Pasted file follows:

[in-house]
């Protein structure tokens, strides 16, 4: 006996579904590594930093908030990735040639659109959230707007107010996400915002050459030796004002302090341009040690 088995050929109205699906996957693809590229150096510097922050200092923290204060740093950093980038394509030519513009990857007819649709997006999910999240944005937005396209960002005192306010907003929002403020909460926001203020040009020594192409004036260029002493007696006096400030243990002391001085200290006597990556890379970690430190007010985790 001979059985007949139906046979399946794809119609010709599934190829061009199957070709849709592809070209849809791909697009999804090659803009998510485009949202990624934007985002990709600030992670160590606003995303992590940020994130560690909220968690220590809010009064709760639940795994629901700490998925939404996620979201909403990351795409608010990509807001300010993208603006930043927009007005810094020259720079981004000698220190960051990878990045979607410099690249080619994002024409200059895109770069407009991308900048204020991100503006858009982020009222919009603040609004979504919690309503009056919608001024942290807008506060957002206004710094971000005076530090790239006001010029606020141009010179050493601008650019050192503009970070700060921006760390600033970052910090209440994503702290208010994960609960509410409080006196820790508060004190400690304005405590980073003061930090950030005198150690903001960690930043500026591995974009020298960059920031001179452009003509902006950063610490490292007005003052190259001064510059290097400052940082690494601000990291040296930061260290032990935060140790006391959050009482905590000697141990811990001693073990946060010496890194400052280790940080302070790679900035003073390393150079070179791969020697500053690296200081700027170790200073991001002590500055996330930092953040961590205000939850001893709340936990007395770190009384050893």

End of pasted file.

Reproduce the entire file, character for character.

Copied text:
[in-house]
């Protein structure tokens, strides 16, 4: 006996579904590594930093908030990735040639659109959230707007107010996400915002050459030796004002302090341009040690 088995050929109205699906996957693809590229150096510097922050200092923290204060740093950093980038394509030519513009990857007819649709997006999910999240944005937005396209960002005192306010907003929002403020909460926001203020040009020594192409004036260029002493007696006096400030243990002391001085200290006597990556890379970690430190007010985790 001979059985007949139906046979399946794809119609010709599934190829061009199957070709849709592809070209849809791909697009999804090659803009998510485009949202990624934007985002990709600030992670160590606003995303992590940020994130560690909220968690220590809010009064709760639940795994629901700490998925939404996620979201909403990351795409608010990509807001300010993208603006930043927009007005810094020259720079981004000698220190960051990878990045979607410099690249080619994002024409200059895109770069407009991308900048204020991100503006858009982020009222919009603040609004979504919690309503009056919608001024942290807008506060957002206004710094971000005076530090790239006001010029606020141009010179050493601008650019050192503009970070700060921006760390600033970052910090209440994503702290208010994960609960509410409080006196820790508060004190400690304005405590980073003061930090950030005198150690903001960690930043500026591995974009020298960059920031001179452009003509902006950063610490490292007005003052190259001064510059290097400052940082690494601000990291040296930061260290032990935060140790006391959050009482905590000697141990811990001693073990946060010496890194400052280790940080302070790679900035003073390393150079070179791969020697500053690296200081700027170790200073991001002590500055996330930092953040961590205000939850001893709340936990007395770190009384050893």